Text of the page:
3. I chose a really subtle background. I think it is reminiscent of material that an apron would be made of as mine is a recipe blog. I also used it to customize my twitter page.

    1. Just a side note: when I clicked on your name, it said the blog does not exist. It shows the blog address as whatsintheover – I’m guessing it should be whatsintheoven?

  4. Thanks for permitting us to share what we’re aiming to accomplish with our background Ben.

    I use a tiled image of a hand-drawn tree to represent my blog’s name, Intrinsic Lifestyle, and its purpose: to promote self-directed learners. It’s pretty hard to find an image which encapsulates that, but I think mine sorta does.

    The problem with my image is that sometimes the photographs in my post clash with the red outline of the tree, so I can’t use them, or I have to make my photo B&W.

    Also, the red and the green in the ‘alert and error’ feature of my post editor don’t match the colors of my background.

    I wonder if my tiled background is tiresome, like a patterned shirt worn days in a row.

    Any thoughts or suggestions from readers, or from you, Ben, would be most appreciated.

  5. Grrr…..I REALLY wanted to set up a custom background but I cannot think of what would nicely tie into a humor site about (essentially) the Joys of Growing Older as a Female! Perhaps I could tile it with a bunch of desk-top Fans for all the hot flashes we get?! Or Xanex (Valium?) pills for all the anxiety and panic attacs? lol. I’ll keep brainstorming, but welcome any ideas!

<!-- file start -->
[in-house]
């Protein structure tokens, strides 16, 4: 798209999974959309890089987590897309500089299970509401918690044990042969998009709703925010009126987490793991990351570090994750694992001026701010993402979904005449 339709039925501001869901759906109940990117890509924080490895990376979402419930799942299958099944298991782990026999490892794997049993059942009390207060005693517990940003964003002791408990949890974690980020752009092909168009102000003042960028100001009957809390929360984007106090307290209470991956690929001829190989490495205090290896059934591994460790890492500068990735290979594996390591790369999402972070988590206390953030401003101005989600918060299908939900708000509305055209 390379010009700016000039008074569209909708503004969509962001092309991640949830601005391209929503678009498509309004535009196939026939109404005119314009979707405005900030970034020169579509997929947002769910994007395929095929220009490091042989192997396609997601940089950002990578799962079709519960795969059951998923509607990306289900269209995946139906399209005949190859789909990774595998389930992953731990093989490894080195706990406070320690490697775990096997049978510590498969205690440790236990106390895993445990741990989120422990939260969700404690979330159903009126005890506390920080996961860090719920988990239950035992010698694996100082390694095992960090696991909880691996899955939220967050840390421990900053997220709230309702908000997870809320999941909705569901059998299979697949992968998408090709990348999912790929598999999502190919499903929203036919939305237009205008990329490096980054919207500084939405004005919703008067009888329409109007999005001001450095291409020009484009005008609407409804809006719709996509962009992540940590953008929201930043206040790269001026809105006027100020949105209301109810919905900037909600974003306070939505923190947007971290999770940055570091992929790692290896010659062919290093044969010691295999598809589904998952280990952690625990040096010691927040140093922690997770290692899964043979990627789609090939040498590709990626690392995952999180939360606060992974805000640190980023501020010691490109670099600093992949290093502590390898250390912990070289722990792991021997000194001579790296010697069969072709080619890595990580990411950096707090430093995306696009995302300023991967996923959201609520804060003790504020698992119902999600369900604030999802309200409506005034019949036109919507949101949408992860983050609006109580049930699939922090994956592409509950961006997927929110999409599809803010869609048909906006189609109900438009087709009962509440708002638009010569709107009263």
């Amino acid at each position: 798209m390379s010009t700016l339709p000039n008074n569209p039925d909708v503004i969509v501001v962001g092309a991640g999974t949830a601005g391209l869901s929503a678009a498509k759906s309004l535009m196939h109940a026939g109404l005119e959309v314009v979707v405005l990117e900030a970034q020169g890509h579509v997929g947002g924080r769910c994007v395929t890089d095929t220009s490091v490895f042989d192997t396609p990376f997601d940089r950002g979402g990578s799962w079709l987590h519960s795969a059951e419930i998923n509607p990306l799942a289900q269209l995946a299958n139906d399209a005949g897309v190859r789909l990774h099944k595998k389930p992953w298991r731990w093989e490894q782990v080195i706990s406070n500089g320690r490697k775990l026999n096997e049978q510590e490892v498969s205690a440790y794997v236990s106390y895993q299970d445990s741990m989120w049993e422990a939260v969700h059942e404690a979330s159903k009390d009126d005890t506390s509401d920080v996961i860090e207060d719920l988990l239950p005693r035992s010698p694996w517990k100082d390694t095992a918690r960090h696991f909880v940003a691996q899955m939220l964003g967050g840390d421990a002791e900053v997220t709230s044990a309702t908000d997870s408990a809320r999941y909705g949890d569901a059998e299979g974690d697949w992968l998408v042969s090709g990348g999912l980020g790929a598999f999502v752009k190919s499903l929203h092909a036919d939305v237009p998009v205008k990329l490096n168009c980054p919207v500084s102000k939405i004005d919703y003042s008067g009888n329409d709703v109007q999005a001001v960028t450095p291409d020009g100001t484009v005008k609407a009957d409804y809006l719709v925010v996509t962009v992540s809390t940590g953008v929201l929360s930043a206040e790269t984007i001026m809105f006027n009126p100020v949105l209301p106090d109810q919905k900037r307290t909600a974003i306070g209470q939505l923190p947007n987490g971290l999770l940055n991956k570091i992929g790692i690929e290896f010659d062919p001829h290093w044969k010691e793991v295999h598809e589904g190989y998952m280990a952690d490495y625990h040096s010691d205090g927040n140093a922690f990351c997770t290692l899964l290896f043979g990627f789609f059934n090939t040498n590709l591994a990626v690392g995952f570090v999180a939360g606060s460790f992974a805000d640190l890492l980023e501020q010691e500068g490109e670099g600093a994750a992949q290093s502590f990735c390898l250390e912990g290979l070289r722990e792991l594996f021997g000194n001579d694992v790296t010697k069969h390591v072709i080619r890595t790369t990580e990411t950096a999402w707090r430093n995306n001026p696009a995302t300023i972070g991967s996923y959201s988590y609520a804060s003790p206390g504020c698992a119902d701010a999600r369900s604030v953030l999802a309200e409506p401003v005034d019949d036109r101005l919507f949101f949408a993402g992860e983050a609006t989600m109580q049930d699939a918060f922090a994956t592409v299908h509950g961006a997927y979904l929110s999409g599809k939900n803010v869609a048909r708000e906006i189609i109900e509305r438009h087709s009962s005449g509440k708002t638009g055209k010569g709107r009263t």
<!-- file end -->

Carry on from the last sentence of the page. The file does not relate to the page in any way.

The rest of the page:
1. How about a close-up shot of someone’s gray or graying hair? (I mean the back of the head, not a facial shot.) It might make an interesting pattern.

      And I feel your pain. Humor blogs are tough to design when your blog concept isn’t something that’s normally associated with humor. That may be why I’ve kept mine for so long.

      1. Hey… I REALLY like that suggestion!! Not my head though….not a gray hair to be found. ;-) Now of course I must immediately check out what it is you blog about that isn’t usually very funny! Thanks!
        Stephanie

    2. I guess my previous reply got eaten. :/
      How about a subtle feather pattern in purple. I found some good ones by Googling purple feather background image. Some other stuff pops up if you take feather out of that search.

      I’m not crazy about the shade of purple you have on your background now. I feel like it clashes with you header. Then again, I’m not an artist. So take what I say with a huge grain of salt.

      1. Thank you. I completely agree with you! And I set it up a few weeks ago by accident and now I cannot figure out (remember) how to change that color!! Anybody??? Arghghghghg – – why wasn’t I born in the era of tech?